Interview:Industrial Nation Interviews Marilyn Manson
|Interview with Marilyn Manson|
Michael Workman: Where am I calling you at?
Marilyn Manson: I'm in Boca Raton, Florida. Just doing some writing. This is where I live. We're a Fort Lauderdale based band."
I need some more background on the band. Start from the beginning and tell me how you developed this fairly conceptual group.
Marilyn Manson started I guess it would be about four years ago now. I had spent a lot of time and still do watching talk shows: Current Affair, Inside Edition, that type of tabloid TV. I found myself having a sick fascination with watching other people's reactions to certain topics. It seemed like some of the topics that kept coming up were things like what really happened to Marilyn Monroe and all these interviews with Charles Manson. They seemed to be the two most memorable people from the sixties. Pop culture seemed to revolve around these two people for me, the way I was seeing it and I thought putting those two together made a really strange dichotomy. I thought it would be interesting to take thesis and antithesis and put them together and see what you came up with. I came up with this new, neither male nor female, neither good nor evil kind of concept and that's what I wanted to stand for. I'd never sang before, I had some lyrics that I'd written before, just like free form writing. It wasn't necessarily in song structure. Then I met a guitar player who had some really interesting approaches with music. We sort of started working together, writing some songs, and he decided to follow suit with the Marilyn Manson theme, taking on the name of Daisy Berkowitz. From there we continued to search for other members who believed in what we stood for, who had the same kind of ideas as us and that's what, over the past four years, has led us to what we are.
How long have you played as Marilyn Manson?
We played out about three months after [we met] and we've changed a few members along the line but now we have a solid lineup of people that we believe in and who believe in what the band is about.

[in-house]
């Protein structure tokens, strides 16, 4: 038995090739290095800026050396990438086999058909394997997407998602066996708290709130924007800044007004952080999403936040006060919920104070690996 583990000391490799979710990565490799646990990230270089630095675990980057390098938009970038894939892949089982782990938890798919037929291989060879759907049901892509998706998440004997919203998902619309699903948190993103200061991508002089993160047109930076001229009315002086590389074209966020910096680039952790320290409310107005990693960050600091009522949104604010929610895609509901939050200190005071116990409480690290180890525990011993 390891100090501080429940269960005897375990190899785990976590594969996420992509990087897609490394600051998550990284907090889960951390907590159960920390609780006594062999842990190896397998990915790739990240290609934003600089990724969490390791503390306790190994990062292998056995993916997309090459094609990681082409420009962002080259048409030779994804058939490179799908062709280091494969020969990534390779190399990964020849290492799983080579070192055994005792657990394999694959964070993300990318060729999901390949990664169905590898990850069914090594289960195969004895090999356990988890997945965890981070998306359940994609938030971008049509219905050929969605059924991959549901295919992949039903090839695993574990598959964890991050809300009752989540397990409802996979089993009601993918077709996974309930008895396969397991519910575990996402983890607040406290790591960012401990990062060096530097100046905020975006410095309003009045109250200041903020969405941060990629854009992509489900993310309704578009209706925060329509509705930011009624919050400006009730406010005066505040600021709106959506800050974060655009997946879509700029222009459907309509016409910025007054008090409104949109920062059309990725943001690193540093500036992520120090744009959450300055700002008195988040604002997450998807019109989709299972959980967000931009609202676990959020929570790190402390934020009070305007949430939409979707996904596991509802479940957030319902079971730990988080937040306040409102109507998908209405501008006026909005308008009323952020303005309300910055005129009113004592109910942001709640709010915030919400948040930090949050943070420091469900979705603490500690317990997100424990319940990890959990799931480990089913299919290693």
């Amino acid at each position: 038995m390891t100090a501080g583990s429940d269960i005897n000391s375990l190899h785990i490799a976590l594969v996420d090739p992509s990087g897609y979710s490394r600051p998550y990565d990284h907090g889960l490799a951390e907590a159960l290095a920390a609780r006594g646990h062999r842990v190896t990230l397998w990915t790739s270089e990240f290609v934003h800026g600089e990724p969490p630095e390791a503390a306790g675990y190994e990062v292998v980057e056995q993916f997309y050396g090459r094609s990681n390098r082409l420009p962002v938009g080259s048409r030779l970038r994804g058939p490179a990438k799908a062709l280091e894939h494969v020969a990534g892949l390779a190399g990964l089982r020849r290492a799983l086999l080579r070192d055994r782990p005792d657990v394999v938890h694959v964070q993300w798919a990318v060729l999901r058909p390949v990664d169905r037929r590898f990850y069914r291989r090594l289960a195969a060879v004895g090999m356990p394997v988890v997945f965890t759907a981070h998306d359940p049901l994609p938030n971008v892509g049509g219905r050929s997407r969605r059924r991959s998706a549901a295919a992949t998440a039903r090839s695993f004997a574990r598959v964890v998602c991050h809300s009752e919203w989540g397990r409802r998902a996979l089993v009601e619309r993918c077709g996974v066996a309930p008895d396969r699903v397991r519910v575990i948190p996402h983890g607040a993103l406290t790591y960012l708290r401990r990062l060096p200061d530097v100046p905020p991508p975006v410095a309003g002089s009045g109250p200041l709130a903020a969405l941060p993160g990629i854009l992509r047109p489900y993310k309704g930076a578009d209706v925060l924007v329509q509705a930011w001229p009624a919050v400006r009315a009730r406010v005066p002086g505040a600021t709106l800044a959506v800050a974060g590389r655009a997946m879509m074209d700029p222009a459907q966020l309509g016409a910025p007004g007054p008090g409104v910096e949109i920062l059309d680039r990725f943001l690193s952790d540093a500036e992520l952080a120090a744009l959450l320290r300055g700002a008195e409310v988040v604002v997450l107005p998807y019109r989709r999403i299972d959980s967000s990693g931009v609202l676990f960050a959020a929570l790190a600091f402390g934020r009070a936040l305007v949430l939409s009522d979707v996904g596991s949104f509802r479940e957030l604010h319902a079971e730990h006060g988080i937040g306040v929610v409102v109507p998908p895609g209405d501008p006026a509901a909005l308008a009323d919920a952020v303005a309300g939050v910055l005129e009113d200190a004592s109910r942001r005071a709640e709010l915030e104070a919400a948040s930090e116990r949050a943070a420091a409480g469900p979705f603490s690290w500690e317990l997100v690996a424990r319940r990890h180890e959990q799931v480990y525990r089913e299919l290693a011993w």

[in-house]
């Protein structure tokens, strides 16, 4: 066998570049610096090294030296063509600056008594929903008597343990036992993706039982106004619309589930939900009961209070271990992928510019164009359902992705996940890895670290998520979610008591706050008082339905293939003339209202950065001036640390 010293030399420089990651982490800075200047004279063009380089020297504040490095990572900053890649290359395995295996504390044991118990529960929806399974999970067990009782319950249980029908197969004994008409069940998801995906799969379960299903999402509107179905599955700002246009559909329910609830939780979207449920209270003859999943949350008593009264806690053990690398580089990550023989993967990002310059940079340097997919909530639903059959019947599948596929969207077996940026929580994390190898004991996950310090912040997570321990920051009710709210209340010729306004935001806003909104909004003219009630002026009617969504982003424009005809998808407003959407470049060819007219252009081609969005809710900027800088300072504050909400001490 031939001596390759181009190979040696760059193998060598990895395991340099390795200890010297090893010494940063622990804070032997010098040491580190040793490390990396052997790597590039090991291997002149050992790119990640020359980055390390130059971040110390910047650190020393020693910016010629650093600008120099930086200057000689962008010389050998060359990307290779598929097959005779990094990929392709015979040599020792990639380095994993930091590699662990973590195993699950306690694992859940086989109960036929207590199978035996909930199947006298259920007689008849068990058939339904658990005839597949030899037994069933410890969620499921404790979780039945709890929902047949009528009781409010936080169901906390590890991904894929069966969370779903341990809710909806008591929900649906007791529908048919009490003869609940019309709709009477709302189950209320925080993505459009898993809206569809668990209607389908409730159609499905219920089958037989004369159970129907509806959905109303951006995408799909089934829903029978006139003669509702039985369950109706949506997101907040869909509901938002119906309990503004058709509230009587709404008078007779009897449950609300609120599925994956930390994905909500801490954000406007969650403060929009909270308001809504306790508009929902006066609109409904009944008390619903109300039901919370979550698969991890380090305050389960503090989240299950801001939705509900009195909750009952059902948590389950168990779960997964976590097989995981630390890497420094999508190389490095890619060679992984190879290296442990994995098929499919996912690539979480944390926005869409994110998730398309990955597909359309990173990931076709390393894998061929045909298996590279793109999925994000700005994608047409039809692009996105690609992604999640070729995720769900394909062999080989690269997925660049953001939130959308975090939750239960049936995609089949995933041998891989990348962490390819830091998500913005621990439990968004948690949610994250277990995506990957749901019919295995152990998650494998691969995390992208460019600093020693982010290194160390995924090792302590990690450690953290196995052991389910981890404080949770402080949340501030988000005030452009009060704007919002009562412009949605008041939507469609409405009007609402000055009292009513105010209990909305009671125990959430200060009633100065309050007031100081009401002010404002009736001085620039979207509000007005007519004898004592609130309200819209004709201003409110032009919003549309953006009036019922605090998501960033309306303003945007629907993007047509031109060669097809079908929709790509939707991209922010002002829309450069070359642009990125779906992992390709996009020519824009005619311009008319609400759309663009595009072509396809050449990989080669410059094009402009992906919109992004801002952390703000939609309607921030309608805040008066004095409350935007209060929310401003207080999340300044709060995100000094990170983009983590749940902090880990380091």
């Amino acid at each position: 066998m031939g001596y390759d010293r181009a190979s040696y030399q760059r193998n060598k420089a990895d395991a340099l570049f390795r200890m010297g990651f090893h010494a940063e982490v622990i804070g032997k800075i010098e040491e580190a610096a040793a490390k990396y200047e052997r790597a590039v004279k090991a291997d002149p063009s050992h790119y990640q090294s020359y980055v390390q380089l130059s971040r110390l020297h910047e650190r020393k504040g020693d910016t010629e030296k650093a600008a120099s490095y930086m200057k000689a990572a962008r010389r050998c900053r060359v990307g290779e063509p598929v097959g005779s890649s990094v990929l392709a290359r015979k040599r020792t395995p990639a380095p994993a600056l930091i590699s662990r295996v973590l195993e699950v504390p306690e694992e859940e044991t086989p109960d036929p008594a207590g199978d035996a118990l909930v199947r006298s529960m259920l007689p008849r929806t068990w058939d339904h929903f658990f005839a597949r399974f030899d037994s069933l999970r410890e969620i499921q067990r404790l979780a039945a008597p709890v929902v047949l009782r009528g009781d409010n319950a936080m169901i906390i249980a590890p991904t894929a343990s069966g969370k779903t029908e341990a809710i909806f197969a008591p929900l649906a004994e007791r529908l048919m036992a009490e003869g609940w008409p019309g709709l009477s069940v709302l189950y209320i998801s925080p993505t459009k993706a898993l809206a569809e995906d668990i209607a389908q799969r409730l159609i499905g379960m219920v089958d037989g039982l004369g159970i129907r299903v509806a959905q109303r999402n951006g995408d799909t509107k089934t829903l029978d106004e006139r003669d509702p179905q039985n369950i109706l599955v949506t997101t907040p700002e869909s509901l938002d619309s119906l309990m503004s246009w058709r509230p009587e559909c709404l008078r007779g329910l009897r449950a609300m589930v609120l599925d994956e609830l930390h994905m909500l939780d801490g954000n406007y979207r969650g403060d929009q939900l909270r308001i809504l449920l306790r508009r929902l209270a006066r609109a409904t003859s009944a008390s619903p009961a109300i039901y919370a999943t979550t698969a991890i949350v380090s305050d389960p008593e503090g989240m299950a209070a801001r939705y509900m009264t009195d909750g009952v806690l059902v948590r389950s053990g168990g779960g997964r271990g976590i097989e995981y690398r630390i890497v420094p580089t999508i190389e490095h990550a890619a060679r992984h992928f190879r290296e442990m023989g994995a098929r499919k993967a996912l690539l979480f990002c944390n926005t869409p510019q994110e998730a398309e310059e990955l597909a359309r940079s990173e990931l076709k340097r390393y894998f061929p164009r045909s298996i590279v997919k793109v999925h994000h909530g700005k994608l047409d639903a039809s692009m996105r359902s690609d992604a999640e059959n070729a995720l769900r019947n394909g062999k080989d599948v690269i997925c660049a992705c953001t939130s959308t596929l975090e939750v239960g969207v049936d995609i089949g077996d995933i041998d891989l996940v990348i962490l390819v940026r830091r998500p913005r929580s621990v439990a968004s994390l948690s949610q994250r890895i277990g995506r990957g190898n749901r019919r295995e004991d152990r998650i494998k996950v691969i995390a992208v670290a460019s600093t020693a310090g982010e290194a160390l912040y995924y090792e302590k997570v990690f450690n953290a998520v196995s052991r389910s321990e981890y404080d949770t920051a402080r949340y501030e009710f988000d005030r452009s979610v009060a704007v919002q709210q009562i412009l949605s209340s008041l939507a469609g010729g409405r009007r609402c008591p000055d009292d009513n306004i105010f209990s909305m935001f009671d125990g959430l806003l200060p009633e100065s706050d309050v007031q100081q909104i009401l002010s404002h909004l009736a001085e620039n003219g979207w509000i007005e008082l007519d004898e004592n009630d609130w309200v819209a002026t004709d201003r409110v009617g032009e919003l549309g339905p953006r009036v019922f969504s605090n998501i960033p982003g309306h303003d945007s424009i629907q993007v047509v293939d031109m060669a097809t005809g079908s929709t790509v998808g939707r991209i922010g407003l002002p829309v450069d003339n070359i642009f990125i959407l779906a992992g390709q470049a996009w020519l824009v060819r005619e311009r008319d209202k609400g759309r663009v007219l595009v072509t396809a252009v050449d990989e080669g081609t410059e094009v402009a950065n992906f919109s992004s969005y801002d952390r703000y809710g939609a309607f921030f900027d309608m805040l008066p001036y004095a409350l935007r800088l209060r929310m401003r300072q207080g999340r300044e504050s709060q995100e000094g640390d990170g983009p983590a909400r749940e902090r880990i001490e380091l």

I only got an advance tape, I didn't get the CD...
It's got a lot of diversity to it, exploring different boundaries of sounds, not necessarily all hard.
Like Revelation #9, very experimental.
I like to make a lot of sarcastic plays off things from classic rock and the past, The Beatles being one of our bigger influences I think. I thought that was something worth going off on.
Mr. Reznor has done a lot of work on this album for you guys. How does he have his hand in what you're doing right now? Is he helping you along creatively?
I guess the easiest way to describe it would be that we initially started working with a different producer, then rolled off and the result was very un-Marilyn Manson. It was very slick and it didn't have the raw edge. It didn't have all the little sprinkles that we put on all our songs. He kind of smoothed it out and made it more commercial for whatever reason, which was strange because he's more of an underground producer.
A producer with Nothing Records?
No, he's done the Young Gods and Machines of Loving Grace, stuff like that. So when we were finished with that we were unhappy with it and Trent was unhappy with it because he had heard our initial demo and he knew what we were supposed to sound like and it wasn't right. So he and I decided, look, we know what it's supposed to sound like, so let's fix it and produce it together. He basically helped just bring out what we were all about. I don't know if he consciously tried, but he didn't put in too much Nine Inch Nails. In the end, we were kind of pleasantly surprised. He was happy because I think it was that it came out as its own thing. I think we were a great team and we couldn't have had a better thing.
I heard that on stage, I think this was supposed to be Lauderdale, but I'm not sure, but you came out dressed up like a witch.
It may have been mistaken for a witch, but I took on the disguise of a Puritan because I thought that would be real ironic considering the things I'm saying. I had the pilgrim hat and the plain black dress they take on. That was a sardonic jab.
Do you utilize a lot of stagecraft?
It depends on the circumstances. Really, it's usually based around what we want to do at the time, what's going to make us happy, we don't try to go out of our way to plan some kind of theatrical show. We just do whatever lends itself to the music. It's very casual. We don't want to be contrived at all, we just want to come out and do our thing and not have people expect a certain thing from us.